Projections - Movie Reviews
With Jim Sabatini


Brie Larson, Jacob Tremblay. Seam Brodgers. Amanda Brugel, Joan Allen, William H. Macy

Rated: R for language.
Reviewed by: Frank  
Release date: November 13, 2015 Released by: A24 Films

Room doesn't dwell on violence or artificially pull at our heart strings, it just tells a compelling story. 

Jack (Jacob Tremblay) who is five years old lives with his mother (Brie Larson) in a 10 by 10 shed which he calls Room.  Ma was captured when she was seventeen and forced to live in the secured restricted location by Old Nick (Sean Brodgers).  She has become his trapped source of sex and the result of that relationship is the birth of Jack.  Raising her son in the tight location with limited utilities and just enough food and other necessities that Old Nick brings to the two prisoners is a creative challenge.  She labors each day by using games and telling stories to provide a life for the little boy who clings to her.  

Their world is like Plato's Allegory of the Cave where shadows became reality, here the four walls, the secured locked door and a small sky light are the only existence Jack is aware of. It is his full existence.  The two survive the evening visits by Old Nick with Jack sleeping in the closet during those nights but as he gets older he challenge the situation. The Room is Jack's only reality he is aware there is something outside which he observes through the sky light, where he sees rain and snow and leaves from trees.  But it has a different meaning for him than folks who are not locked in a small space with just one other person.  

He learns through books and teaching from his mother and through experience that comes into his space.  A mouse for him is a source of play but when he feeds the small creature Ma chases it off by throwing a book.  Jack challenges her, this is one other creature that is full and live and not just two dimension in a book or on TV.  It brings the story to some what of a climax.  Ma knows it is time to explain to Jack the situation they are living in.  As might be expected he is confused and fearful the new idea of a world outside of the Room that people live in and that he might enter create fear and he resists the reality and a plan to get out.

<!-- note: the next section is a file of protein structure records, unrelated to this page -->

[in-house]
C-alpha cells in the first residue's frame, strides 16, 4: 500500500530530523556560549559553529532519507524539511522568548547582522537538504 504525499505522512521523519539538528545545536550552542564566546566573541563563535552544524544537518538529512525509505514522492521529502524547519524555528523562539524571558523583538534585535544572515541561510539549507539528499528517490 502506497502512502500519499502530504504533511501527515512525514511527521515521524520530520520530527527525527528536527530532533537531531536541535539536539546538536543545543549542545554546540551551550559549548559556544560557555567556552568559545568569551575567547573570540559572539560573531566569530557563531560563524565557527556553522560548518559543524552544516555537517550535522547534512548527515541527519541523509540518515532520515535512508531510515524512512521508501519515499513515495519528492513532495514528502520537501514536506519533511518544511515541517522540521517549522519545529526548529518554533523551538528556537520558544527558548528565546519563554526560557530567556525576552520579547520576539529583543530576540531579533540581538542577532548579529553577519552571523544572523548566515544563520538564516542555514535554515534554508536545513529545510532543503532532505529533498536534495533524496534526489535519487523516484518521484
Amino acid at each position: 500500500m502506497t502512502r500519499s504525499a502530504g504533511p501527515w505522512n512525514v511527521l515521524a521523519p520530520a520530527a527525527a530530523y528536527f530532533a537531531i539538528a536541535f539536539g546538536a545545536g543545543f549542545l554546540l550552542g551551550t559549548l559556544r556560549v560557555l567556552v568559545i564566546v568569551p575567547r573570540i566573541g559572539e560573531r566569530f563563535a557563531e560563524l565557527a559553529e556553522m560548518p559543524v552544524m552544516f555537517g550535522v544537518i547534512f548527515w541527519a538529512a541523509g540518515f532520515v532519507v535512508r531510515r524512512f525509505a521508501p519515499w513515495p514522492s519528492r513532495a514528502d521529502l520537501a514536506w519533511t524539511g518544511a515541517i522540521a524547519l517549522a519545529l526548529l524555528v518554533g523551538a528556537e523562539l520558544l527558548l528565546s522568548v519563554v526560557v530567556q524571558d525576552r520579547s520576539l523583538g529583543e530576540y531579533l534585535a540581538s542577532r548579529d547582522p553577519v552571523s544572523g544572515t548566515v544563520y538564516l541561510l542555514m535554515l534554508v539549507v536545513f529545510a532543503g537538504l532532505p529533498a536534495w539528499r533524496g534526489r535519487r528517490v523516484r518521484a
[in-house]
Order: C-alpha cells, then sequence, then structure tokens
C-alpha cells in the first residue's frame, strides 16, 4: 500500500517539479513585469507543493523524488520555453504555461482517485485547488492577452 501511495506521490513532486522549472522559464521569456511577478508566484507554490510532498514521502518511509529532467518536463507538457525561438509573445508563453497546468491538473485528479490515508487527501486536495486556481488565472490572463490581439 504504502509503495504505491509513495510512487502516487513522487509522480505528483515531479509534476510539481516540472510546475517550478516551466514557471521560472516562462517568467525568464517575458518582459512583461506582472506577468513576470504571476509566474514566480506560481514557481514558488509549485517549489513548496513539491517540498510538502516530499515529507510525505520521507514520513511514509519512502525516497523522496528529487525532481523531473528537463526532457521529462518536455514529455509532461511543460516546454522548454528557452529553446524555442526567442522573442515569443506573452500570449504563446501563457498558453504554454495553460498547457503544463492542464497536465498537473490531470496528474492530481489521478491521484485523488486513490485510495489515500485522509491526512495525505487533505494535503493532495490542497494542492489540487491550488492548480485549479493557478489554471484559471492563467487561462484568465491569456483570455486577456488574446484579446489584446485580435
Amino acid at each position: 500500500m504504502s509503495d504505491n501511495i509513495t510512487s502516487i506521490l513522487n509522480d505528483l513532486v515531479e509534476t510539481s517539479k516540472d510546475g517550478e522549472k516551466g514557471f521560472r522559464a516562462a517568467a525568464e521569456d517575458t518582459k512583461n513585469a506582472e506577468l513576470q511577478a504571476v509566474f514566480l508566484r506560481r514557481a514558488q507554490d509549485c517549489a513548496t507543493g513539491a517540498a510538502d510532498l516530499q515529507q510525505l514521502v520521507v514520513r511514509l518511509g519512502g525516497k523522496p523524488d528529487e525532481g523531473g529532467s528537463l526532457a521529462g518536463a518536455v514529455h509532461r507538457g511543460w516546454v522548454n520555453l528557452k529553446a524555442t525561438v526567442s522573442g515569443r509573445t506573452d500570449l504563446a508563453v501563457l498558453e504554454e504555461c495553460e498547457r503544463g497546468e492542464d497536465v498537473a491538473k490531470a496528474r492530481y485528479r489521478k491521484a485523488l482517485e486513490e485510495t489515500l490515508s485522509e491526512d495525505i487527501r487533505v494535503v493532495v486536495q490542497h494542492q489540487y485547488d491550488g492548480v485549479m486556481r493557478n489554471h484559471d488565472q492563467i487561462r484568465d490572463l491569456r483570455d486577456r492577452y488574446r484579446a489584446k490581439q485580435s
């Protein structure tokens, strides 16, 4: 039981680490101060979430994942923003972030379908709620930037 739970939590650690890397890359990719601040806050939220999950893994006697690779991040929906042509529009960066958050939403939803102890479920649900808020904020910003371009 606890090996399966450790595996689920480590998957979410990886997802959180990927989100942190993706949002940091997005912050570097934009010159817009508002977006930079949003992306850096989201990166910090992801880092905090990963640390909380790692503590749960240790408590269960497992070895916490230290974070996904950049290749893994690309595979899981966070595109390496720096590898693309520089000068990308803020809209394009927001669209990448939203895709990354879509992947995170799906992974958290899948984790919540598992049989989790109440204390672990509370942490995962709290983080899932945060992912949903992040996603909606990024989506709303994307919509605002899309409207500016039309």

The plan revolves around Jack faking serious illness and death to escape.  

We might expect escape from captivity would be the end of the story, but existence outside becomes something very new for both of the captives.  His reality is fractured and her dark world is ended but the psychological scars begin to grow as she finds her parents are separated and her father (William H Macy) can not accept the little boy because of his father and the atmosphere around his conception.  Joan Allen as her mother is more able to help.  

This appears to be a small story for the big screen, but the script and performances hold us riveted to the screen as we watch two brilliant performance.  Jacob Tremblay is spectacular as the little boy, I can't imagine another young actor now or across time who has carried that much of a film so beautifully.  Brie Larson quietly shows her strength and determination she forces us to believe she is a dedicated mother and to understand her unwinding after the escape.  Her wardrobe for the film is generally drab and tattered but when she appears to do a TV segment they make her up and she shines as a beautiful young women.

Even the room is a player which is both restricting and a provider of security to a young life that knows nothing else, but when Jack says "good by room" we know we have just experienced one of the best films of the year. 

  Frank Chris Jim Dave Nina Dayra Howard Jennifer Kathleen  Avg. 
Room  A      A   A               A-   A 

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